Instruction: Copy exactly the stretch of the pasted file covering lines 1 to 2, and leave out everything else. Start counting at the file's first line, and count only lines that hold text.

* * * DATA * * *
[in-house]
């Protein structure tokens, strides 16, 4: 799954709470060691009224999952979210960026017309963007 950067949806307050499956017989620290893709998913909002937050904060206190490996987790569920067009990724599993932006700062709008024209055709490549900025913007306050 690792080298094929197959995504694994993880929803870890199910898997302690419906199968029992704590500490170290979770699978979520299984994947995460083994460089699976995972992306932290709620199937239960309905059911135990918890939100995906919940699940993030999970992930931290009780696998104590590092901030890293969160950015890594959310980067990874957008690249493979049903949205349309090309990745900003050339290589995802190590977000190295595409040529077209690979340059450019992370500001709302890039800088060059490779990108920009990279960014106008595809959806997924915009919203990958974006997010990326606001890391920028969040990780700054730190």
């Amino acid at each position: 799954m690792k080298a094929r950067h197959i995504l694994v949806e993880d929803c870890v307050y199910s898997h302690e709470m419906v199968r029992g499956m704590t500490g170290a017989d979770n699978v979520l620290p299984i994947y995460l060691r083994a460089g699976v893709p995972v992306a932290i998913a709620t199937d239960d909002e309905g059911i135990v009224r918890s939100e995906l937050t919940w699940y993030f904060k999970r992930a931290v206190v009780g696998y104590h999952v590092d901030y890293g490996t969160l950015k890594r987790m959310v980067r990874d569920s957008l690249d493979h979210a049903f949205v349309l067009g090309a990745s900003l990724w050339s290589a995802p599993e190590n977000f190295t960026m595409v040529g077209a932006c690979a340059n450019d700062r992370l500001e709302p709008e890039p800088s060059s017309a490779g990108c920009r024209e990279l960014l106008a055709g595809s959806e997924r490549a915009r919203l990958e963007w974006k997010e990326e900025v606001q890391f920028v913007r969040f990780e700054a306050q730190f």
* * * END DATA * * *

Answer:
[in-house]
């Protein structure tokens, strides 16, 4: 799954709470060691009224999952979210960026017309963007 950067949806307050499956017989620290893709998913909002937050904060206190490996987790569920067009990724599993932006700062709008024209055709490549900025913007306050 690792080298094929197959995504694994993880929803870890199910898997302690419906199968029992704590500490170290979770699978979520299984994947995460083994460089699976995972992306932290709620199937239960309905059911135990918890939100995906919940699940993030999970992930931290009780696998104590590092901030890293969160950015890594959310980067990874957008690249493979049903949205349309090309990745900003050339290589995802190590977000190295595409040529077209690979340059450019992370500001709302890039800088060059490779990108920009990279960014106008595809959806997924915009919203990958974006997010990326606001890391920028969040990780700054730190």